COPS Racing at the 50th Mexican 1000

This is the daddy of all off-road races: the Mexican 1000. It started exactly 50 years ago by the National Off-Road Racing Association, the first sanctioning body dedicated to off road racing. The first event began in Tijuana and finished in La Paz, while this 50th Anniversary running would start in Ensenada and finish in San Jose del Cabo 1,264.10 miles down the peninisula. After leaving Ensenada, racers passed through San Felipe, Bay of Los Angeles, Loreto,  and then La Paz before the dash to the finish. Start to finish took five days, if you were lucky enough to make it.

If you’d like to follow along, here’s a map of course, from top to bottom.

Extra-credit reading and videos below the photos.

Contingency Row and Tech Inspection

For the 2017 Mexican 1000, COPS Racing campaigned two trucks: Zak Langley and Josh Valko will pilot the #55 Trophy Truck, while somewhere back in the dust, John Langley and Mike Howell will be in the Trophy Spec #250. That's COPS Crew Chief Mike Meehan with Josh escorting the trucks through Contingency and Tech.

For the 2017 Mexican 1000, COPS Racing campaigned two trucks: Zak Langley and Josh Valko will pilot the #55 Trophy Truck, while somewhere back in the dust, John Langley and Mike Howell will be in the Trophy Spec #250. That’s COPS Crew Chief Mike Meehan with Josh escorting the trucks through Contingency and Tech.

As with many races, Contingency Row and Tech Inspection were held in front of the Riviera Cultural Center in Ensenada.

As with many races, Contingency Row and Tech Inspection were held in front of the Riviera Cultural Center in Ensenada.

Rene Aguirre was piloting Triple Nickel Racing's El "Galaxia de la Baja," a 1964 Ford Galaxie competing in the Vintage Production Cars Class. He saw the finish in San Juan.

Rene Aguirre was piloting Triple Nickel Racing‘s El “Galaxia de la Baja,” a 1964 Ford Galaxie competing in the Vintage Production Cars Class. He saw the finish in San Juan.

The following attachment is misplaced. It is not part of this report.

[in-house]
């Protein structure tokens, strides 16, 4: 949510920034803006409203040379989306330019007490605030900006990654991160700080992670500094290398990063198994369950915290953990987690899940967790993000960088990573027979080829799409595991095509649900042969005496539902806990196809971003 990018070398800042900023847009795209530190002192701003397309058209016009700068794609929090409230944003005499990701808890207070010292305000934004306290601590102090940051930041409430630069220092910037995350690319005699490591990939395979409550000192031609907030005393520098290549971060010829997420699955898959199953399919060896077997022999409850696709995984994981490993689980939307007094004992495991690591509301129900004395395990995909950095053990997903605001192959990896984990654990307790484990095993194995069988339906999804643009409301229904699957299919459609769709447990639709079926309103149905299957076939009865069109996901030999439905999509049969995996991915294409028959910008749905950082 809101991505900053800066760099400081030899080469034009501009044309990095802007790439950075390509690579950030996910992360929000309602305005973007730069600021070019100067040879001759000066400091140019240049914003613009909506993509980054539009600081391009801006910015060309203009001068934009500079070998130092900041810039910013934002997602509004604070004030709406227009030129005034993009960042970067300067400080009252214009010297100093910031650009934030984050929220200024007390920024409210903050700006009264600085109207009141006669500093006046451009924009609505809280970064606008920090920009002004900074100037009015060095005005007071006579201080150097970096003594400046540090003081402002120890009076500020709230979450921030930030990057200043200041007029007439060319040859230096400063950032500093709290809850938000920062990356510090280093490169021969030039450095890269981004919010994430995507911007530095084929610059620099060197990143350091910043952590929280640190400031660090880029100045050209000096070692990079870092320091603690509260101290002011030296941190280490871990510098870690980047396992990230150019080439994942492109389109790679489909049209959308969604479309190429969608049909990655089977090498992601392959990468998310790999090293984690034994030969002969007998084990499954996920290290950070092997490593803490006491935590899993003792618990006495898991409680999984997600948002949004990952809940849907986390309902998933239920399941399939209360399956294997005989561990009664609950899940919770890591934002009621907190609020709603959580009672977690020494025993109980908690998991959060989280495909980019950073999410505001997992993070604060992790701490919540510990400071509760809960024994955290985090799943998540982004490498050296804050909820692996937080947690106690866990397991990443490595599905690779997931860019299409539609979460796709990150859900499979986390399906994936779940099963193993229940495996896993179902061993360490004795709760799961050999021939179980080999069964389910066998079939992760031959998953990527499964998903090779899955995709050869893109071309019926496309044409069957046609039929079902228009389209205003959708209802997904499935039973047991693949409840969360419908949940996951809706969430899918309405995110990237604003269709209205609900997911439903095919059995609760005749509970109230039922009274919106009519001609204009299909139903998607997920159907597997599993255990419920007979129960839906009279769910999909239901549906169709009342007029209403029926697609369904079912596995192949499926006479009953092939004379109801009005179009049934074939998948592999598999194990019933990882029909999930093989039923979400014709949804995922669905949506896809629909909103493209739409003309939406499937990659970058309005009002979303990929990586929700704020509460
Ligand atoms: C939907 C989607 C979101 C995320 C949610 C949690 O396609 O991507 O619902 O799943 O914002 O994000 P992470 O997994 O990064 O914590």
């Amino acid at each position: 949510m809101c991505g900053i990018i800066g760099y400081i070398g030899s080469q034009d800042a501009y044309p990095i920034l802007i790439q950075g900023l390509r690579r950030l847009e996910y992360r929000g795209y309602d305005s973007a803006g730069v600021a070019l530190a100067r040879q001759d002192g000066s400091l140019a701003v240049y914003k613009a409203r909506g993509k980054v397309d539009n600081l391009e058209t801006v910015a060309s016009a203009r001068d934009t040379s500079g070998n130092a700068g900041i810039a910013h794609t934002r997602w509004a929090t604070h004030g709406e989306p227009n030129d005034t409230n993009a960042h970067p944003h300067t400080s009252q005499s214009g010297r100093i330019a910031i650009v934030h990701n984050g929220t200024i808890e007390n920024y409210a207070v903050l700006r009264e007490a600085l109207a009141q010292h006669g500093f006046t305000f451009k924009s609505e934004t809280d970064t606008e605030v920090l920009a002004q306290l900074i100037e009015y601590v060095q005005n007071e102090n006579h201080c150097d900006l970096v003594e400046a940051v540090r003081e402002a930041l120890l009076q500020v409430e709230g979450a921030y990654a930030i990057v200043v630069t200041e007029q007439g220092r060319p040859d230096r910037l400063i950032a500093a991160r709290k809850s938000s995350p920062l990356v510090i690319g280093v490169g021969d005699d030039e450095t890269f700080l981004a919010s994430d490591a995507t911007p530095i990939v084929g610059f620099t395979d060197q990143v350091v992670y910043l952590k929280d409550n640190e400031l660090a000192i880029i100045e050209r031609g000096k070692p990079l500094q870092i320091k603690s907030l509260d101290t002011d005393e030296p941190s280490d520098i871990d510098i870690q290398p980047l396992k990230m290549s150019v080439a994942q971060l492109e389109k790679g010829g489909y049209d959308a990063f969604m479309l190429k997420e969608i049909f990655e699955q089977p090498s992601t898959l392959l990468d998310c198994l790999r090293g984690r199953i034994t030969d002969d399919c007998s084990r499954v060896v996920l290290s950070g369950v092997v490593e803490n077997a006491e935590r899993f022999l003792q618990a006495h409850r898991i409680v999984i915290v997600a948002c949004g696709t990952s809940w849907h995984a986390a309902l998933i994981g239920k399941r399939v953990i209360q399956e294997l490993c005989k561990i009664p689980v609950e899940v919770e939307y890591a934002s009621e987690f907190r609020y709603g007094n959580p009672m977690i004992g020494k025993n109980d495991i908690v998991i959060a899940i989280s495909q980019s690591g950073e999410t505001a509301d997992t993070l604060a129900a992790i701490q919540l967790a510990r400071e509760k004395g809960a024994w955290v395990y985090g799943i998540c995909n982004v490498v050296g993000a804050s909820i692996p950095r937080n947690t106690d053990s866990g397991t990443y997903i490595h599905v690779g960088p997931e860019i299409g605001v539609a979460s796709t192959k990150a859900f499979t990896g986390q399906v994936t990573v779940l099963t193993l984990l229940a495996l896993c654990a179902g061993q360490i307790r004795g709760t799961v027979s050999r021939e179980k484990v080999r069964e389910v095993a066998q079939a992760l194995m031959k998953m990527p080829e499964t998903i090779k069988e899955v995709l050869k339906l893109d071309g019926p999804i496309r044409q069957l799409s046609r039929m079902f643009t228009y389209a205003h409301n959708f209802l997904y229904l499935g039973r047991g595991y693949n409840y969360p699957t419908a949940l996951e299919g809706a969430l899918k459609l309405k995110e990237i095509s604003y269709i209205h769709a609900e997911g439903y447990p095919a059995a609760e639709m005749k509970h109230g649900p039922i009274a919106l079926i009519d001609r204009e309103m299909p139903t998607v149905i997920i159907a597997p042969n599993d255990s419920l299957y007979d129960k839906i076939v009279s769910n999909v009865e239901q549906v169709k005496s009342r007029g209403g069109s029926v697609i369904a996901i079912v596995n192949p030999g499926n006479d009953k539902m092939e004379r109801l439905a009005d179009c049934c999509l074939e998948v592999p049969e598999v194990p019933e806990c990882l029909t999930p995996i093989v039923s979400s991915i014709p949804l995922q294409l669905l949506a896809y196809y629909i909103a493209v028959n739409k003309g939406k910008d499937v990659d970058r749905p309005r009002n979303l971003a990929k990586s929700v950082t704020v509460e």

Spencer Low's 1988 Nissan King Cab.

Spencer Low’s 1988 Nissan King Cab.

Dennis signs John's autograph on an over-served, and over-friendly local.

Dennis signs John’s autograph on an over-served, and over-friendly local.

Jon Steinhilber and Joe Lowery drove their 1965 Meyers Manx in the Pioneer Era Class (1967 - 1975).

Jon Steinhilber and Joe Lowery drove their 1965 Meyers Manx in the Pioneer Era Class (1967 – 1975).

This 1959 Triumph TR3 was in the first NORRA Mexican 1000 50 years ago, but DNF'd after breaking a crankshaft near Santa Ynez. This year, the car saw the checkers in San Jose del Cabo.

This 1959 Triumph TR3 was in the first NORRA Mexican 1000 50 years ago, but DNF’d after breaking a crankshaft near Santa Ynez. This year, the car saw the checkers in San Jose del Cabo.

A '57 Chevy Bel Air in a 1300 mile Baja race? Sure, why not. The #609, aka the Rippin' Rooster, was a fan favorite originally built and raced by Larry Schwacofer more than 30 years ago.

A ’57 Chevy Bel Air in a 1300 mile Baja race? Sure, why not. The #609, aka the Rippin’ Rooster, was a fan favorite originally built and raced by Larry Schwacofer more than 30 years ago.

Day 1: Ensenada to San Felipe (200.20 miles)

NORRA President Mike Pearlman signals John that he has 10 seconds until his start. It was Mike's dad, Ed, who started this race 50 years ago at the same spot.

NORRA President Mike Pearlman signals John that he has 10 seconds until his start. It was Mike’s dad, Ed, who started this race 50 years ago at the same spot.

Number 55 ends a 117-mile race section near Mike's Sky Ranch to begin a Transit on Highway 3 to the northern end of El Diablo dry lake.

Number 55 ends a 117-mile race section near Mike’s Sky Ranch to begin a Transit on Highway 3 to the northern end of El Diablo dry lake.

George flags in #250 for a brief pit stop near San Matias.

George flags in #250 for a brief pit stop near San Matias.

Co-driver Mike exits the truck while the #250 is fueled.

Co-driver Mike exits the truck while the #250 is fueled.

The first day of racing was uneventful -- the way we like it. Night time consumes San Felipe on the Sea of Cortez.

The first day of racing was uneventful — the way we like it. Night time consumes San Felipe on the Sea of Cortez.